January 2016 saw the rolling out of a system for exchanging financial information between participating countries. This system, developed by the Organisation for Economic Co-operation and Development (OECD), and known as Common Reporting Standards involves HMRC (in the UK) providing the financial information of non-UK residents with the relevant tax authority in the country of residence.
Although the impact of this was not expected to be seen until September 2017, it would appear your local taxman is receiving your information as you read this.
A couple of weeks ago, I received a request from a prospective new client asking for advice regarding their stocks and shares Individual Savings Accounts held in the UK. As you may know, it is still possible to hold existing ISA’s even after becoming non-resident. What you may not know is that the tax advantages in UK do not apply in France; so income taken from an ISA account, although tax-free in UK is taxable in France. Within an ISA, under UK rules, capital gains tax doesn’t apply to realized gains made, either on the sale and cashing-in of the ISA, or by the switching of the funds within the ISA account. Unfortunately, in France, such transactions do attract a capital gains tax liability.
This is what has caught out these prospective clients. It seems their UK Independent Financial Adviser had carried out fund switches in 2014, and this information has now found its way to their seemingly very nice female tax officer, who has written to this couple with a list of investment fund switches, asking for details of book price, sale price and length of time held.
These particular clients, not unusually, have held these ISA’s from before they became ISA’s, in other words from Personal Equity Plans (PEPS).
The tax officer can trawl back to the very beginning in order to gather information, so if you have ISA’s, you might like to dig out that shoe-box containing all your statements, and dust it down in preparation!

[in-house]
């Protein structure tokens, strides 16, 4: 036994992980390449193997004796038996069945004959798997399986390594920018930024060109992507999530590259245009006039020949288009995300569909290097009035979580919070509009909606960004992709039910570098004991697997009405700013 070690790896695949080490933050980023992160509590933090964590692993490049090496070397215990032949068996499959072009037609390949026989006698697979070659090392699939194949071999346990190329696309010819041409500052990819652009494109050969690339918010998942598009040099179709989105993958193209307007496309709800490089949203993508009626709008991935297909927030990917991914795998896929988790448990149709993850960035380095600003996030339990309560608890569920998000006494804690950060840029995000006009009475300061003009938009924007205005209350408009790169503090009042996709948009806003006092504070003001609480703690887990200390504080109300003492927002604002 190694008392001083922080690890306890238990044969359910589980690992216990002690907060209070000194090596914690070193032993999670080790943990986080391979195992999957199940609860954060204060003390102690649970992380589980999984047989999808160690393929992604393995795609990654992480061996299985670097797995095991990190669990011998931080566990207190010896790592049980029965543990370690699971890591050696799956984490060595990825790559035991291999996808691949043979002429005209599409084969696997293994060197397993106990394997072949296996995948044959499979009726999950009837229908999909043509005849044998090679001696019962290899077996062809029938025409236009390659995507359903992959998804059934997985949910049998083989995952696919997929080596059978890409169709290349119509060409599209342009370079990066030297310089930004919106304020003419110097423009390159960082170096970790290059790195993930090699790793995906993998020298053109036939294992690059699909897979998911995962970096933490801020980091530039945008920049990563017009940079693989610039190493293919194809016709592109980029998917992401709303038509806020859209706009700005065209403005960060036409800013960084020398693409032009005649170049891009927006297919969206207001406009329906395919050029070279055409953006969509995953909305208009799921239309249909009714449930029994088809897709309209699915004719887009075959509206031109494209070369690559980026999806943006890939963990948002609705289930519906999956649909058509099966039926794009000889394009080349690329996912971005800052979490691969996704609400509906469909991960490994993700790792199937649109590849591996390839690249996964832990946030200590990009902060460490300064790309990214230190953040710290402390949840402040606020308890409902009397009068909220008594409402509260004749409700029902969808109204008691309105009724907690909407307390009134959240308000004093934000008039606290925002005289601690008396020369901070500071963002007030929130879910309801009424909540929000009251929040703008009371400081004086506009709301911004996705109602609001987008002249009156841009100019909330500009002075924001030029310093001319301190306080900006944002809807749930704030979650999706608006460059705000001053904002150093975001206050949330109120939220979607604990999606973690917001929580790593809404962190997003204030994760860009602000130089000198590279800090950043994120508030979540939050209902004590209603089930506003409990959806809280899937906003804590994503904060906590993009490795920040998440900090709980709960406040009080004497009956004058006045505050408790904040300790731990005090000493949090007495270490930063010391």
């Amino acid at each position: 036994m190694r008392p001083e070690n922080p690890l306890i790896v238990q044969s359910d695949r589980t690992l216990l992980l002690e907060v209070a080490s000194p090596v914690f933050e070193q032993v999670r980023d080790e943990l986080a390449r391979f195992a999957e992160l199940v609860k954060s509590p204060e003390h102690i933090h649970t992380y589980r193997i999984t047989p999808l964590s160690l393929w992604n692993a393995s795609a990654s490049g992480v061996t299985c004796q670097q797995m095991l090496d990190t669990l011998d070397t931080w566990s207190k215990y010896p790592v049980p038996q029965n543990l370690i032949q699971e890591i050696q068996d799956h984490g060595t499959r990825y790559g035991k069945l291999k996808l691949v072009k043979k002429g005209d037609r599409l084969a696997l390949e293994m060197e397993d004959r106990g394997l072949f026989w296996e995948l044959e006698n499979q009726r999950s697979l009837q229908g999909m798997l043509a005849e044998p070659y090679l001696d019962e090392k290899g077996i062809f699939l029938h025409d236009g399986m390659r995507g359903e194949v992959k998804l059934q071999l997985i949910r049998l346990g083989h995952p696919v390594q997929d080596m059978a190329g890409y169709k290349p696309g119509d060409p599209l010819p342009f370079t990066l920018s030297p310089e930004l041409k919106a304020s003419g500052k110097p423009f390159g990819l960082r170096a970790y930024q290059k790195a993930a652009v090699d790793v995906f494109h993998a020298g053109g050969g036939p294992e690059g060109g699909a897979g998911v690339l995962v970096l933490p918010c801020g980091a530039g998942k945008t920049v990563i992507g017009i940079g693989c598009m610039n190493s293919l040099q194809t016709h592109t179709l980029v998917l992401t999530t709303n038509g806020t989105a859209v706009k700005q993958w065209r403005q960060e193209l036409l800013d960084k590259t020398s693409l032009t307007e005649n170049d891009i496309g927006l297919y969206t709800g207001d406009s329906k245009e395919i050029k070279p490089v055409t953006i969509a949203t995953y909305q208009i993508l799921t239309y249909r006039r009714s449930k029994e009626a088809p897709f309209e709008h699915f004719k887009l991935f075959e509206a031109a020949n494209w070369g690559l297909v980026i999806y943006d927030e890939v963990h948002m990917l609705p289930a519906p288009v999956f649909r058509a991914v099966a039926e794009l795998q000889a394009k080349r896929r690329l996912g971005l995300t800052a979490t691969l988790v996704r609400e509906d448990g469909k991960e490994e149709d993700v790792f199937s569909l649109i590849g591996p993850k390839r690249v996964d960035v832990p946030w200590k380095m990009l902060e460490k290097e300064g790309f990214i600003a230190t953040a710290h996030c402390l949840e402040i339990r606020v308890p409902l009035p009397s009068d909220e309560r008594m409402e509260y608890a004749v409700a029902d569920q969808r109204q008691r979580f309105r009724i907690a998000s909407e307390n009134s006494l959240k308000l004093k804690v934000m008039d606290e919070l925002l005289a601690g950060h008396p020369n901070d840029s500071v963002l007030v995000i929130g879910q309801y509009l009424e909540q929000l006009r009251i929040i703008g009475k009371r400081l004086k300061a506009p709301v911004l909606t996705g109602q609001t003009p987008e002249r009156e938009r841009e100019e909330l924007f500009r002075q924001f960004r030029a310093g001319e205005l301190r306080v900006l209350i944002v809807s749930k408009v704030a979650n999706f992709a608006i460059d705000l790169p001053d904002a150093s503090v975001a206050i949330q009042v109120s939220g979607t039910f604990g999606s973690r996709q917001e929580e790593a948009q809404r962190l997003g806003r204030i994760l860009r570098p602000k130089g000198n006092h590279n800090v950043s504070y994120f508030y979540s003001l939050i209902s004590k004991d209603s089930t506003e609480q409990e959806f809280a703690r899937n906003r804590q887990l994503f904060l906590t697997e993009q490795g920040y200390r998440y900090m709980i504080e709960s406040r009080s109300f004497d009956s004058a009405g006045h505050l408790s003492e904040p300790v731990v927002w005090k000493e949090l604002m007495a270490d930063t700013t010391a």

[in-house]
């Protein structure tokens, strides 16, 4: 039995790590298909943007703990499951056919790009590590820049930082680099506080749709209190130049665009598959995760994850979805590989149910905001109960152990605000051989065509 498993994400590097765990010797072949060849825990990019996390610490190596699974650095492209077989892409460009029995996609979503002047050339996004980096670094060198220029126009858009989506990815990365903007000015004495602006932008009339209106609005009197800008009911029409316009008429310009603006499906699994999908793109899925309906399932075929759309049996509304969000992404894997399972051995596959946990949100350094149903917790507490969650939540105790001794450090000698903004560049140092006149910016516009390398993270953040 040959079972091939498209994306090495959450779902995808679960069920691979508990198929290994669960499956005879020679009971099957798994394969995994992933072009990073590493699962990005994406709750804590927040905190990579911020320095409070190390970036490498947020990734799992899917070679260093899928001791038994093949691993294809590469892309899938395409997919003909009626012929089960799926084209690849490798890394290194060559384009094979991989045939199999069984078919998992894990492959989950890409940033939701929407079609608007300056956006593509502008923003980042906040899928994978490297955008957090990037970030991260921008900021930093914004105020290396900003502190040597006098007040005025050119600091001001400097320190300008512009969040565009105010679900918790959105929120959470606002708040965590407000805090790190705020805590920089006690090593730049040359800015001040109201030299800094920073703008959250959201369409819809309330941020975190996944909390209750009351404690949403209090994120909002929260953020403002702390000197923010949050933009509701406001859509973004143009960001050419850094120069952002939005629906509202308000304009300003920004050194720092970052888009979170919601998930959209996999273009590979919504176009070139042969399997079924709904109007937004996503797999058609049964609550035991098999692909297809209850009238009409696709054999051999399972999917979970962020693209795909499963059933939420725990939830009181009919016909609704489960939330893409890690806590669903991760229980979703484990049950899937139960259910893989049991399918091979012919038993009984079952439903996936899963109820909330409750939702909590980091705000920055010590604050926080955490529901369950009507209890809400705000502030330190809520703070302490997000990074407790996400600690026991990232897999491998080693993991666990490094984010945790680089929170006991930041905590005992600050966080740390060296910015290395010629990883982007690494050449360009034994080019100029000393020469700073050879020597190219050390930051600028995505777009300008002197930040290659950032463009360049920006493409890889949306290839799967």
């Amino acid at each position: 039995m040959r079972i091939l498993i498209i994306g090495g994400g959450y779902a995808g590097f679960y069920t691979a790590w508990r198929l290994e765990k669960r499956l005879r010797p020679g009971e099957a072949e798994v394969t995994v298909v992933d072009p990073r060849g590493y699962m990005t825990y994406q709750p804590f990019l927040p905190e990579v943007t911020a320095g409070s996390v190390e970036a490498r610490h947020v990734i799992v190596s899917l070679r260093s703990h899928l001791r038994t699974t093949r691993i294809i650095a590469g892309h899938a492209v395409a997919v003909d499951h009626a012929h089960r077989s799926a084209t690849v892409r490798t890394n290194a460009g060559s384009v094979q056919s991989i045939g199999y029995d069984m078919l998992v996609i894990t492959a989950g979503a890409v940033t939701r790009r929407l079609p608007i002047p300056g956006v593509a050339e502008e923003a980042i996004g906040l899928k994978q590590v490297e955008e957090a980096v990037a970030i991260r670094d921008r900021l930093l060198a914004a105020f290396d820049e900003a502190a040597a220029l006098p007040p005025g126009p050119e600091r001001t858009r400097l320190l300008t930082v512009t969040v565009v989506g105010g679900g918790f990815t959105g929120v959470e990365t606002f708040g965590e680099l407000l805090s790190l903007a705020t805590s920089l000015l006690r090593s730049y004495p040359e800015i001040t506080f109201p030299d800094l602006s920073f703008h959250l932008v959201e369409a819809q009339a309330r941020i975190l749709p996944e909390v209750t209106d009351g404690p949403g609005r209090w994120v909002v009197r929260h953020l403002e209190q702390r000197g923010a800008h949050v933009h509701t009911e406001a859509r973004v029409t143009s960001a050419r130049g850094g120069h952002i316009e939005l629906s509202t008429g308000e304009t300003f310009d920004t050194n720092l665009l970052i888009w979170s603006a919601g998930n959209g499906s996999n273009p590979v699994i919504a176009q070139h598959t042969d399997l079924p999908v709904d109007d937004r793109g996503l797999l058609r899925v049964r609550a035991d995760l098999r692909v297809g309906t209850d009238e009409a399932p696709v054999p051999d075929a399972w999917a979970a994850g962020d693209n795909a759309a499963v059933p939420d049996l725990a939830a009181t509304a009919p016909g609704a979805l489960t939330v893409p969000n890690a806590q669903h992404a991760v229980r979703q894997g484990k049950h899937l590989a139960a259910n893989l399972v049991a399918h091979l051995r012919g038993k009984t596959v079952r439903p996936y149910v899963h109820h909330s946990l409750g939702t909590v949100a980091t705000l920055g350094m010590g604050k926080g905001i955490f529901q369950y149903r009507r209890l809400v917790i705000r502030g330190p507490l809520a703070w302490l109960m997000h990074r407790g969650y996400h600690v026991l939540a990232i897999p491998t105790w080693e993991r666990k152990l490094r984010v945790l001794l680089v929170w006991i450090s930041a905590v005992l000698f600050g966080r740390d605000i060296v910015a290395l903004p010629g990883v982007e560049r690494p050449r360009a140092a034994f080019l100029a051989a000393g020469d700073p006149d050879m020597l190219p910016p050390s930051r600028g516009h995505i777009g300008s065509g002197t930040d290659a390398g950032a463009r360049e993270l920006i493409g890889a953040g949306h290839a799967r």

This seemingly very nice tax lady has the power to go back 5 years in order to claim capital gains tax on all switches made during that time; needless to say, cashing in your ISA’s will also trigger a CGT assessment in France. So, what are the alternatives?
You can keep your ISA’s for evermore, not making any fund switches, at least not those that would realize a gain, anyway. This may suit some investors, but for the majority who look for active investment management, finding yourself invested in poorly-performing funds would, I suggest, irritate.
The alternative is to ‘bite the bullet’, cash in part or all of the ISA account, and reinvest the proceeds in an Assurance Vie contract, where there is no liability to capital gains tax on gains made within the contract. This will allow active investment management without it resulting in a tax bill every time a fund is changed.
The personal financial landscape has changed permanently, people hiding assets ‘offshore’ will be found out as will people failing to declare UK assets. The longer you hold on to seemingly tax-efficient investments like ISA’s, the greater the potential capital gain will be, and the greater the tax bill will be in France.
In France, the assurance vie is the go-to alternative investment, especially in view of its advantageous tax benefits. Investors therefore have to weigh up the cost of getting out of ISA’s with the future advantages of the assurance vie. And I haven’t even mentioned the Inheritance Tax advantages of the assurance vie, yet….
Don’t forget, I conduct a drop-in clinic most Fridays (holidays excepting), when you can pop in to speak to me. Our office telephone number is 04 68 31 14 10.